Warhol and Paolozzi: I Want To Be A Machine
Campbell’s Soup cans and Marilyn Monroe screen prints ensure that Andy Warhol’s legacy continues to be felt more than 30 years after his death in 1987 and they grab your attention on arrival at this latest exhibition which takes its name from a declaration the icon of the Pop Art movement made in an interview in 1963.
It might make you think that he is taking top billing at this event, but it is shared with Leith-born artist Eduardo Paolozzi. While Warhol is the better known of the two artists – at least within the commercial world – Paolozzi’s contribution to the Pop Art movement, the respect in which his work is held, and the influence he has had on successive generations of artists, means he is equally as important and makes the pair logical bedfellows for this shared retrospective.
Both artists drew inspiration from the mass-produced imagery of popular culture and commerce that exploded in the post war consumer boom. The parallels between their careers is noted by Simon Groom, director of modern and contemporary art at the National Galleries of Scotland.
Groom notes “their almost simultaneous ‘discovery’ of screenprinting in the early 1960s ushered in a new world of ever-changing bright colours and a celebration of a fast developing consumer society, fuelled by rapid mechanisation.”
However, while they may have shared an interest in screenprinting alongside a fascination for automation, machines and mechanical processes, the work they produced was very different, born as much from their American and European backgrounds as from their individual takes on modern culture.
The exhibition follows the development of both artists’ work in parallel displays that begin in the late 1940s and 1950s when Warhol began using tracing techniques to transfer images of people he had seen in photographs into his drawings.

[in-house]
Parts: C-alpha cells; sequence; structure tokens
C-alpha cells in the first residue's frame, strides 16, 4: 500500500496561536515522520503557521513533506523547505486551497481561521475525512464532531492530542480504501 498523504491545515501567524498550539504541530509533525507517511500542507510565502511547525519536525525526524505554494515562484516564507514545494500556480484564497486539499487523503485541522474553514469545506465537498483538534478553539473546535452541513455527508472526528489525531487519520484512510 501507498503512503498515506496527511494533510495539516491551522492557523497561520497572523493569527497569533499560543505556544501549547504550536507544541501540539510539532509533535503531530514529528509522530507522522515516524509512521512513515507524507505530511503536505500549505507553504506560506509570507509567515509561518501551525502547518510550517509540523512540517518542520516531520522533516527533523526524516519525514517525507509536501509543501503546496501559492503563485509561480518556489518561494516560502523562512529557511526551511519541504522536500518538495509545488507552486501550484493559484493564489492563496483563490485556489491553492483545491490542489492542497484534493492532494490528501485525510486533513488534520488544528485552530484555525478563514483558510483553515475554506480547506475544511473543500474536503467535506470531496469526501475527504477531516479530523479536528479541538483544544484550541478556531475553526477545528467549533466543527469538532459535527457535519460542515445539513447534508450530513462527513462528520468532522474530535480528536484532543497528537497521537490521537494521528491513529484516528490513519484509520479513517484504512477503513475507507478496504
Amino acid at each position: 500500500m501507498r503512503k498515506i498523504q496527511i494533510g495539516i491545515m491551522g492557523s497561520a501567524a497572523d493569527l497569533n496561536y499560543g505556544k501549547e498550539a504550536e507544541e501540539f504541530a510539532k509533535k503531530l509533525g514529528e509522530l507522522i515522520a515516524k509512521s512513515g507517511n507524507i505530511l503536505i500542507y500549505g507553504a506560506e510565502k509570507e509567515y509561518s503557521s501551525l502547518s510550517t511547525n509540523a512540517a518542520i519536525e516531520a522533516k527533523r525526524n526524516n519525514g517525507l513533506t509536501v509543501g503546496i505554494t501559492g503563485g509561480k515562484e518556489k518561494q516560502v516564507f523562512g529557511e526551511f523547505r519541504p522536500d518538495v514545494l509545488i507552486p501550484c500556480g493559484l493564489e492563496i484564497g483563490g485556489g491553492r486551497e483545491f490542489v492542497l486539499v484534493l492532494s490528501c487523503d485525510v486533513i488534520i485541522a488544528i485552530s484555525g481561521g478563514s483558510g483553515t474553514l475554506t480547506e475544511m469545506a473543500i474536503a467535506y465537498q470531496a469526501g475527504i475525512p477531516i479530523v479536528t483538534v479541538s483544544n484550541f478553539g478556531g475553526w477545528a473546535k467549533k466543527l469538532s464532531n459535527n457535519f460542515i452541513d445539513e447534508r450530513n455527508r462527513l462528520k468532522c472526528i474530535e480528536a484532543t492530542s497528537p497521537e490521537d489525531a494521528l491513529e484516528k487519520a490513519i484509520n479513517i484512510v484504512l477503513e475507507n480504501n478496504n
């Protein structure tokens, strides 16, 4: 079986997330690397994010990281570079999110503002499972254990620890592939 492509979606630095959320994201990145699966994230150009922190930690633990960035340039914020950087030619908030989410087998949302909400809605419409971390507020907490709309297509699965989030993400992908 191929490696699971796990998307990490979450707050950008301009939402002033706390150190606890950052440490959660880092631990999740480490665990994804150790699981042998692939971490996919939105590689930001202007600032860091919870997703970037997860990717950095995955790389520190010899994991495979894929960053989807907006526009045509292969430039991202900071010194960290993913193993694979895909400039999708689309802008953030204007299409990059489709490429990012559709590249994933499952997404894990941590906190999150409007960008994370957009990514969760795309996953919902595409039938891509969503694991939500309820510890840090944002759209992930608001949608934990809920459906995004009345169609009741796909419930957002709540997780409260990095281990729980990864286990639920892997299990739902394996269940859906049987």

The drawings in the gallery covering this early period provide an interesting counterpoint to the more familiar work on display in the second gallery. The biographical information and background to the work also make this an exhibition where the work on display is not the only thing worth the visit.
Speaking at the press preview about the influence of Paolozzi, comedian and artist Phill Jupitus said that “having spent so much time in Edinburgh, and seeing his name keep coming up, Paolozzi gradually and insidiously worked his way into my heart.”
Paolozzi was the son of Italian parents who also spent his summers as a boy in a youth camp on the Adriatic coast of Italy that was run by the Italian fascist party. His breakthrough work came in the 1950s when he moved into collage, tearing images out of American magazines to create composite views of a new technological society. He went on to become increasingly fascinated by the interface between people and machines which is reflected in his 1960s prints and also in the sculptures that form part of the exhibition.
However, in spite of the wide range of influences and experiences he used in his work, Jupitus feels that his Scottish upbringing is clear, noting “he was an extraordinarily globally significant artist, but he was Edinburgh through and through.”
The exhibits are drawn from the Artists Rooms collection which is jointly owned by National Galleries of Scotland as well as from the National Galleries own collection.
Andy Warhol and Eduardo Paolozzi, I Want To Be A Machine, is at the Scottish National Gallery of Modern Art (Modern Two) 17 November 2018 – 2 June 2019. Entry is free